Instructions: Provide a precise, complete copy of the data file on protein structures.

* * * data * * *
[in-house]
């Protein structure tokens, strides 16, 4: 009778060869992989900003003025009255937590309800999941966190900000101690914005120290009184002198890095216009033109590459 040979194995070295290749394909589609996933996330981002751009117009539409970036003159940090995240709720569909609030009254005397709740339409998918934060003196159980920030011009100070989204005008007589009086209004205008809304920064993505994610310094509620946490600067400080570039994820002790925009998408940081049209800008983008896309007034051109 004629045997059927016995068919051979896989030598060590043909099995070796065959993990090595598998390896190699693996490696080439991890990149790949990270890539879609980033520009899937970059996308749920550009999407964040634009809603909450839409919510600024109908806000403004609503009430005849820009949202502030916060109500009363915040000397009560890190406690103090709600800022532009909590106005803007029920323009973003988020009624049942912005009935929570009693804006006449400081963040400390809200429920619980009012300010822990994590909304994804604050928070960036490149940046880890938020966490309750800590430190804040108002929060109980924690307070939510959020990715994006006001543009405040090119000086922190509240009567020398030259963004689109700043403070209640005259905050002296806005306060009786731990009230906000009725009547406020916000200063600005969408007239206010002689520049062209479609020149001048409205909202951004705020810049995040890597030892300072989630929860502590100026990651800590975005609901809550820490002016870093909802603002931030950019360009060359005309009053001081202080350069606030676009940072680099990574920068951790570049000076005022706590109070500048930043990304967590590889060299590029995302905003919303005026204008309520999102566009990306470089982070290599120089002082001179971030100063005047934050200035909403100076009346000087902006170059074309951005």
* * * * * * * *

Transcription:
[in-house]
């Protein structure tokens, strides 16, 4: 009778060869992989900003003025009255937590309800999941966190900000101690914005120290009184002198890095216009033109590459 040979194995070295290749394909589609996933996330981002751009117009539409970036003159940090995240709720569909609030009254005397709740339409998918934060003196159980920030011009100070989204005008007589009086209004205008809304920064993505994610310094509620946490600067400080570039994820002790925009998408940081049209800008983008896309007034051109 004629045997059927016995068919051979896989030598060590043909099995070796065959993990090595598998390896190699693996490696080439991890990149790949990270890539879609980033520009899937970059996308749920550009999407964040634009809603909450839409919510600024109908806000403004609503009430005849820009949202502030916060109500009363915040000397009560890190406690103090709600800022532009909590106005803007029920323009973003988020009624049942912005009935929570009693804006006449400081963040400390809200429920619980009012300010822990994590909304994804604050928070960036490149940046880890938020966490309750800590430190804040108002929060109980924690307070939510959020990715994006006001543009405040090119000086922190509240009567020398030259963004689109700043403070209640005259905050002296806005306060009786731990009230906000009725009547406020916000200063600005969408007239206010002689520049062209479609020149001048409205909202951004705020810049995040890597030892300072989630929860502590100026990651800590975005609901809550820490002016870093909802603002931030950019360009060359005309009053001081202080350069606030676009940072680099990574920068951790570049000076005022706590109070500048930043990304967590590889060299590029995302905003919303005026204008309520999102566009990306470089982070290599120089002082001179971030100063005047934050200035909403100076009346000087902006170059074309951005």